BWW Reviews: BIRDSONG, Birmingham Rep, March 18 2014
A month into their UK tour, Birdsong, produced by the Original Theatre Company and Birdsong Productions, is playing at the Birmingham Rep this week. This show is one of many on the road this year that marks the centenary of World War I and is based on the world famous novel by Sebastian Faulks.
This production, adapted for the stage by Rachel Wagstaff and directed by Alastair Whatley, has a loose storyline but focuses on the forbidden romance between young Englishman Stephen and Isabelle Azaire, and the courage of the British soldiers fighting for their country.
The script and performances had the potential to be incredibly moving but unfortunately it came across too often as overly sentimental and melodramatic. This was mainly displayed by George Banks as Stephen. With the direction given, there is no doubt that he attacked the role with the ultimate conviction so he must be credited for his commitment to the performance. However, with the material given, it did sometimes appear rather sickly.
The set design by Victoria Spearing is excellent. There are many different levels and it is very clear on location - this is heavily aided by Alex Wardle's lighting. Ed Holland's costume design is also very good although there is sometimes a small lack of detail in aspects such as the soldiers' putties being put on correctly. Tim Van Eyken's musical direction is excellent and the company deliver stunning vocals, in particular Samuel Martin as Evans who also played the violin live on stage. Lucie Pankhurst's movement direction - along with Whatley's assistance I'm sure - is also very interesting, particularly with the passage of time transitions. Dominic Bilkey's sound design is good, although on occasion the dialogue could be a little garbled but I believe this was more to do with diction.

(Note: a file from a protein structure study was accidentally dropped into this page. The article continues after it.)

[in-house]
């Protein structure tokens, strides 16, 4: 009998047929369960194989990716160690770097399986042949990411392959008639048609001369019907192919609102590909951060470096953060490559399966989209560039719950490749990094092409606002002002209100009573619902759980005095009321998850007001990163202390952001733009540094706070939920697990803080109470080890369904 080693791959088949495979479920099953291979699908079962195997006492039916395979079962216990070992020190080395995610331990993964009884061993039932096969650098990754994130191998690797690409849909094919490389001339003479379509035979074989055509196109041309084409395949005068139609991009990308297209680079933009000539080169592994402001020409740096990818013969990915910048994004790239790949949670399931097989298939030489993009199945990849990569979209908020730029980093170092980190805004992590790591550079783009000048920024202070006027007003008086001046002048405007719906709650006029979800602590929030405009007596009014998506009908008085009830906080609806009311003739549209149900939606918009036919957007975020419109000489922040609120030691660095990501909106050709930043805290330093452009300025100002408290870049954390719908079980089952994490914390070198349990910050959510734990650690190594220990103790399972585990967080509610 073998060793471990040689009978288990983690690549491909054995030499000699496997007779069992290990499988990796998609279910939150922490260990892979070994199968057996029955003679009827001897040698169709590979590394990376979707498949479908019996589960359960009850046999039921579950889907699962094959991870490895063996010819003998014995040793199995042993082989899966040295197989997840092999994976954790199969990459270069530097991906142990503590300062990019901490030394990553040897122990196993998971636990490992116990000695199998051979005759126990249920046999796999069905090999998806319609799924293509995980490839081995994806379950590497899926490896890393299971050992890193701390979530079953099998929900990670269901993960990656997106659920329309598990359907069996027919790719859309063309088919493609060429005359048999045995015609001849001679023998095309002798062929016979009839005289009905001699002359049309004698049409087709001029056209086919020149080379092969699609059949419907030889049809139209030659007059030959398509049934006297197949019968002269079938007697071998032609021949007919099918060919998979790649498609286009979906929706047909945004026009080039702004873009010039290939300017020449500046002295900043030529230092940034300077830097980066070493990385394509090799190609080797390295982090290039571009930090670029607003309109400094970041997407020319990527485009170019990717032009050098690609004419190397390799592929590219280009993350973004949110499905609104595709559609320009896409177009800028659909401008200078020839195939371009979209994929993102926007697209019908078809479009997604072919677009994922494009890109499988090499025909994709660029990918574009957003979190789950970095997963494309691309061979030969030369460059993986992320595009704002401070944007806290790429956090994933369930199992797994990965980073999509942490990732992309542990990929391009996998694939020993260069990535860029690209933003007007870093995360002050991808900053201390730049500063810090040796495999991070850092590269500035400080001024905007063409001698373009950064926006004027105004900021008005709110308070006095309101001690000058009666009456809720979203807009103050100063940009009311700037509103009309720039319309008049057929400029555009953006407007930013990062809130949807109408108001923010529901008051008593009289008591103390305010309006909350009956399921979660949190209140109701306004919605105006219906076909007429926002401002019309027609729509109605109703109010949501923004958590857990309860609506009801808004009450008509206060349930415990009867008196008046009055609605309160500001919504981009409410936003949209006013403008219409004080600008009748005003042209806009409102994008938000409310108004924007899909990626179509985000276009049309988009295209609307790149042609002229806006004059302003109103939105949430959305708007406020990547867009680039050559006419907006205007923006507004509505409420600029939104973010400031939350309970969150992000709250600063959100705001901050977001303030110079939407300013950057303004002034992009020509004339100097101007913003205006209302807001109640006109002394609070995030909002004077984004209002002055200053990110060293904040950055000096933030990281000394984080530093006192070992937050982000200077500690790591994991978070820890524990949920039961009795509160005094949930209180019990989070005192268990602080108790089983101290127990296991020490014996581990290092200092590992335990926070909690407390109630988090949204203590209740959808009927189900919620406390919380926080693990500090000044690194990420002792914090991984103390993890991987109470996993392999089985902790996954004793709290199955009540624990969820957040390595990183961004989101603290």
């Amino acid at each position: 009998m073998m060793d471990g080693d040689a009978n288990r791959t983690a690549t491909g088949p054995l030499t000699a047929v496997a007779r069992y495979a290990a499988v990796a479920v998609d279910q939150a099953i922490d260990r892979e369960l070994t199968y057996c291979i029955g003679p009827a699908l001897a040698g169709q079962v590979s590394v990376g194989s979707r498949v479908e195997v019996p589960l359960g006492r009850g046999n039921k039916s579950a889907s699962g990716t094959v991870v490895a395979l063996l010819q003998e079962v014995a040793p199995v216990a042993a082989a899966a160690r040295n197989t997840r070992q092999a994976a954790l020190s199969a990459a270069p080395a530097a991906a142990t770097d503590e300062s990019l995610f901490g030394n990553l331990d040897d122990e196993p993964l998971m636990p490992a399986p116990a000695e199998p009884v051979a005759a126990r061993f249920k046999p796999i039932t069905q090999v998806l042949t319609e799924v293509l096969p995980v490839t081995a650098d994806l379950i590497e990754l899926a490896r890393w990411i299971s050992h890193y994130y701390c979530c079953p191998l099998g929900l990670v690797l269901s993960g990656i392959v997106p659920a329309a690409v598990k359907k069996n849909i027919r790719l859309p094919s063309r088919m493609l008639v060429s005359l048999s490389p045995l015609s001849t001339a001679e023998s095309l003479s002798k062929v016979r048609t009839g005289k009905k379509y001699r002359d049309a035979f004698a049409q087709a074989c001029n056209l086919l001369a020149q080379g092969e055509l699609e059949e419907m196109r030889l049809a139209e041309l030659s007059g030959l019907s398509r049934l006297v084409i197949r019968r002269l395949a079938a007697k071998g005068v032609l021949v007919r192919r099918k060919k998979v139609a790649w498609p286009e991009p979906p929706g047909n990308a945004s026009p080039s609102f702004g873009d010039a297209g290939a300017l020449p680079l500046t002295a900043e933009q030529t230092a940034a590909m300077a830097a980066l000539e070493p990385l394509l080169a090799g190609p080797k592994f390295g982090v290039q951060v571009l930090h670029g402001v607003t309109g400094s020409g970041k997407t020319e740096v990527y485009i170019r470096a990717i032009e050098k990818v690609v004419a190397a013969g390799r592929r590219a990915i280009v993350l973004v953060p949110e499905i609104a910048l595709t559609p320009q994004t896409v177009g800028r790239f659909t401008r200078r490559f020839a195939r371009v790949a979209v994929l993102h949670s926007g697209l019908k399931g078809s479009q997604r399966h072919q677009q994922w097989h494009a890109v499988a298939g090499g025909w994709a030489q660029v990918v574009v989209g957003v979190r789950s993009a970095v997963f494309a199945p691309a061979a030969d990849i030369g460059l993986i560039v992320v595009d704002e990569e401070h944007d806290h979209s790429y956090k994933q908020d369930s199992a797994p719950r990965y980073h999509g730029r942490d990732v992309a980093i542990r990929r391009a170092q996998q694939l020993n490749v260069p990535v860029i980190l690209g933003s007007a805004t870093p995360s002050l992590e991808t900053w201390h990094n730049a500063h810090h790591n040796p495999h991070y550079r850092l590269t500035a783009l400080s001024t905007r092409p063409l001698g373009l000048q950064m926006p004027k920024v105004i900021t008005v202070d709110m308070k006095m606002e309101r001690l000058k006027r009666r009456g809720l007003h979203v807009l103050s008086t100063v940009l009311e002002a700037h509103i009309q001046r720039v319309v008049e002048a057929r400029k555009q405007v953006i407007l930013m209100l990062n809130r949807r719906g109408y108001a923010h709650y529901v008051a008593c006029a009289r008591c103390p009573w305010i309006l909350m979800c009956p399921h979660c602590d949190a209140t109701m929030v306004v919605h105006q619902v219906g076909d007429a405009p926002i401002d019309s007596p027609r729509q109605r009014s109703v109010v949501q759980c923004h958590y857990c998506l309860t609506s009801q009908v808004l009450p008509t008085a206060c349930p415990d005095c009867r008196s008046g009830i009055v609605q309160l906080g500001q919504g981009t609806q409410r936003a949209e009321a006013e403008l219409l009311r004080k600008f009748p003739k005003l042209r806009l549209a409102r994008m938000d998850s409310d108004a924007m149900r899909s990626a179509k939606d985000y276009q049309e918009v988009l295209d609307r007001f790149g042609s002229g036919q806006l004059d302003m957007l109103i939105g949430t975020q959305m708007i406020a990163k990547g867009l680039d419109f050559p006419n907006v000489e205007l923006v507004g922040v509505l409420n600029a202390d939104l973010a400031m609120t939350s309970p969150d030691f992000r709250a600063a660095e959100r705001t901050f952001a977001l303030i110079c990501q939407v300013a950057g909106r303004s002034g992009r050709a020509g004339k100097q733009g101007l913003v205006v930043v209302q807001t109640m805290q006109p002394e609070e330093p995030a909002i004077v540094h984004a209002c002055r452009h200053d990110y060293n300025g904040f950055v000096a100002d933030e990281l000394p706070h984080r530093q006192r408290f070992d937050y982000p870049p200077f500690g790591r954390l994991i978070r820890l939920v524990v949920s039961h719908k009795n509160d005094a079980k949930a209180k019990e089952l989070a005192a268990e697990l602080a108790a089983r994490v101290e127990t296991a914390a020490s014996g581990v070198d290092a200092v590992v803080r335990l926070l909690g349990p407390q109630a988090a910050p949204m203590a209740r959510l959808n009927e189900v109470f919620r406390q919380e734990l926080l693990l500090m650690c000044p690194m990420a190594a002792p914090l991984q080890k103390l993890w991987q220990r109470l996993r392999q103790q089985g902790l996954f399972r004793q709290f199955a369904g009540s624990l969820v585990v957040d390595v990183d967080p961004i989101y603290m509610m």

The cast are more than competent in their roles, some perhaps more than others. Peter Duncan as Jack is wonderful and taps into his emotion without overplaying it. Carolin Stoltz as Isabelle also gives a very sincere performance but she doesn't quite fit the exact casting regarding age in my opinion. Sometimes I felt that some of the character roles should not have been doubled up as much, particularly with Malcolm James playing Azaire and Grey and Jonny Clarke playing Tipper and Gregoire. The characters are too strong and prominent to be double-cast so a couple more actors would have been preferable to make this distinction. In general, the company worked incredibly well as an ensemble. However, the chemistry between Stephen and Isabelle wasn't vastly apparent continuously so their relationship wasn't entirely believable, especially in the development of their 'affair'.
I enjoyed the stage production more than the BBC TV drama starring Eddie Redmayne but I would have questioned some character and text choices. However, I commend the company for their commitment to the piece.
Birdsong is at Birmingham Rep until Saturday 22 March 2014.